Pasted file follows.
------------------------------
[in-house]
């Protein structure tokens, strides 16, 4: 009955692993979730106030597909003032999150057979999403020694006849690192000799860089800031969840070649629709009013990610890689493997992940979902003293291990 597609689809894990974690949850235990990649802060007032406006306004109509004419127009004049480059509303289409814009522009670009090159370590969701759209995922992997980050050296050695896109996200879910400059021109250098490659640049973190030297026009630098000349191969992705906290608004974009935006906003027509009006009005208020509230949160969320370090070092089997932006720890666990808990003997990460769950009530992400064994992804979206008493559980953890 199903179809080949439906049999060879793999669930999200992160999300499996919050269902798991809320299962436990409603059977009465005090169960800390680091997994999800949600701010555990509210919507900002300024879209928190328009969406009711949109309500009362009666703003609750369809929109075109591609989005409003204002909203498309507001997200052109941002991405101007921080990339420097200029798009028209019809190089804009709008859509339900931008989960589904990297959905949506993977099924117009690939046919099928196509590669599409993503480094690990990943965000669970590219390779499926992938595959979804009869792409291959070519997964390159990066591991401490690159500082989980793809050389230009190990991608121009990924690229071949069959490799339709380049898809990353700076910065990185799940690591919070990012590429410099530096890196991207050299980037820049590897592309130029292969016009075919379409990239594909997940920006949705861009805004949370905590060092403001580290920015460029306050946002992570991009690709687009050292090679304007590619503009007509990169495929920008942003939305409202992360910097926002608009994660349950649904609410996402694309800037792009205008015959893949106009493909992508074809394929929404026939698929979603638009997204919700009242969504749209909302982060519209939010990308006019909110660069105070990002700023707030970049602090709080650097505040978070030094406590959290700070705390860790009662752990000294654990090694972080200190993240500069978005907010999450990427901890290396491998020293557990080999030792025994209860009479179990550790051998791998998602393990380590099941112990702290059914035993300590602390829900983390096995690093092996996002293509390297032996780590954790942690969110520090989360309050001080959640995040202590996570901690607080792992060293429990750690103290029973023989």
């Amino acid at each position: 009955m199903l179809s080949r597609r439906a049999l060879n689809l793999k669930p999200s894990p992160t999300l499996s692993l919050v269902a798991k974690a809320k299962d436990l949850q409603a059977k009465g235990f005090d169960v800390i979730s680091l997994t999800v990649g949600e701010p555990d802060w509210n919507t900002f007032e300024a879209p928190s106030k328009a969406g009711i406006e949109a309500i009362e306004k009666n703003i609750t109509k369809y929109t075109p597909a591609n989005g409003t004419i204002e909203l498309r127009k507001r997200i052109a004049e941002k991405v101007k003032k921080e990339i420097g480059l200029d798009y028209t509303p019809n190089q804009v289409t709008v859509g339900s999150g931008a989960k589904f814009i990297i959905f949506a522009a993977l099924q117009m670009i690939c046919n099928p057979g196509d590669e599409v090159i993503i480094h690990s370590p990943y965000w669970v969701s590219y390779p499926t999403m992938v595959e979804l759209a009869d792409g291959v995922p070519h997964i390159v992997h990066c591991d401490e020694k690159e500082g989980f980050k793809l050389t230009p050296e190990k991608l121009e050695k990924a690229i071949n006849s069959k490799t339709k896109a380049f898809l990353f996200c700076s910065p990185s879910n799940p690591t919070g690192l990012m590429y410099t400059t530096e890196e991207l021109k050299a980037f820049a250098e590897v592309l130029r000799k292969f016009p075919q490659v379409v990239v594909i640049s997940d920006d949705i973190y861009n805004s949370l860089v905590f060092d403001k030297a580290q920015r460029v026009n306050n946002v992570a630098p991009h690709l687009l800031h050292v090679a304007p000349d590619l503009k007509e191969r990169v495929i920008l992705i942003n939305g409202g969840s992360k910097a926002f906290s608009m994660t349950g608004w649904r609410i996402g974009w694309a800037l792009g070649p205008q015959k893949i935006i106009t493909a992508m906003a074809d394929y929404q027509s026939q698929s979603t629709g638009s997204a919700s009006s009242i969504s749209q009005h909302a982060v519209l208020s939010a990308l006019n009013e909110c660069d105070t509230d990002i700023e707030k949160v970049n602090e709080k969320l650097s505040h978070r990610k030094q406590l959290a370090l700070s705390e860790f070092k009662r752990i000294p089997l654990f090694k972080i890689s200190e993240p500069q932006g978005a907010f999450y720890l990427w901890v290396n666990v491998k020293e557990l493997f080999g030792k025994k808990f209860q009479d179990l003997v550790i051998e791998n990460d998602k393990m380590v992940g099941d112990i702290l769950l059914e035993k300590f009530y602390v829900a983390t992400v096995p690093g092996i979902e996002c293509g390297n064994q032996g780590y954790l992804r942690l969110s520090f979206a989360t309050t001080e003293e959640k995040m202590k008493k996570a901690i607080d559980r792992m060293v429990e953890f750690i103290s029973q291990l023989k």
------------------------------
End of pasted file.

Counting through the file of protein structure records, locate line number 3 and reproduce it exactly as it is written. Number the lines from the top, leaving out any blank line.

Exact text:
């Amino acid at each position: 009955m199903l179809s080949r597609r439906a049999l060879n689809l793999k669930p999200s894990p992160t999300l499996s692993l919050v269902a798991k974690a809320k299962d436990l949850q409603a059977k009465g235990f005090d169960v800390i979730s680091l997994t999800v990649g949600e701010p555990d802060w509210n919507t900002f007032e300024a879209p928190s106030k328009a969406g009711i406006e949109a309500i009362e306004k009666n703003i609750t109509k369809y929109t075109p597909a591609n989005g409003t004419i204002e909203l498309r127009k507001r997200i052109a004049e941002k991405v101007k003032k921080e990339i420097g480059l200029d798009y028209t509303p019809n190089q804009v289409t709008v859509g339900s999150g931008a989960k589904f814009i990297i959905f949506a522009a993977l099924q117009m670009i690939c046919n099928p057979g196509d590669e599409v090159i993503i480094h690990s370590p990943y965000w669970v969701s590219y390779p499926t999403m992938v595959e979804l759209a009869d792409g291959v995922p070519h997964i390159v992997h990066c591991d401490e020694k690159e500082g989980f980050k793809l050389t230009p050296e190990k991608l121009e050695k990924a690229i071949n006849s069959k490799t339709k896109a380049f898809l990353f996200c700076s910065p990185s879910n799940p690591t919070g690192l990012m590429y410099t400059t530096e890196e991207l021109k050299a980037f820049a250098e590897v592309l130029r000799k292969f016009p075919q490659v379409v990239v594909i640049s997940d920006d949705i973190y861009n805004s949370l860089v905590f060092d403001k030297a580290q920015r460029v026009n306050n946002v992570a630098p991009h690709l687009l800031h050292v090679a304007p000349d590619l503009k007509e191969r990169v495929i920008l992705i942003n939305g409202g969840s992360k910097a926002f906290s608009m994660t349950g608004w649904r609410i996402g974009w694309a800037l792009g070649p205008q015959k893949i935006i106009t493909a992508m906003a074809d394929y929404q027509s026939q698929s979603t629709g638009s997204a919700s009006s009242i969504s749209q009005h909302a982060v519209l208020s939010a990308l006019n009013e909110c660069d105070t509230d990002i700023e707030k949160v970049n602090e709080k969320l650097s505040h978070r990610k030094q406590l959290a370090l700070s705390e860790f070092k009662r752990i000294p089997l654990f090694k972080i890689s200190e993240p500069q932006g978005a907010f999450y720890l990427w901890v290396n666990v491998k020293e557990l493997f080999g030792k025994k808990f209860q009479d179990l003997v550790i051998e791998n990460d998602k393990m380590v992940g099941d112990i702290l769950l059914e035993k300590f009530y602390v829900a983390t992400v096995p690093g092996i979902e996002c293509g390297n064994q032996g780590y954790l992804r942690l969110s520090f979206a989360t309050t001080e003293e959640k995040m202590k008493k996570a901690i607080d559980r792992m060293v429990e953890f750690i103290s029973q291990l023989k």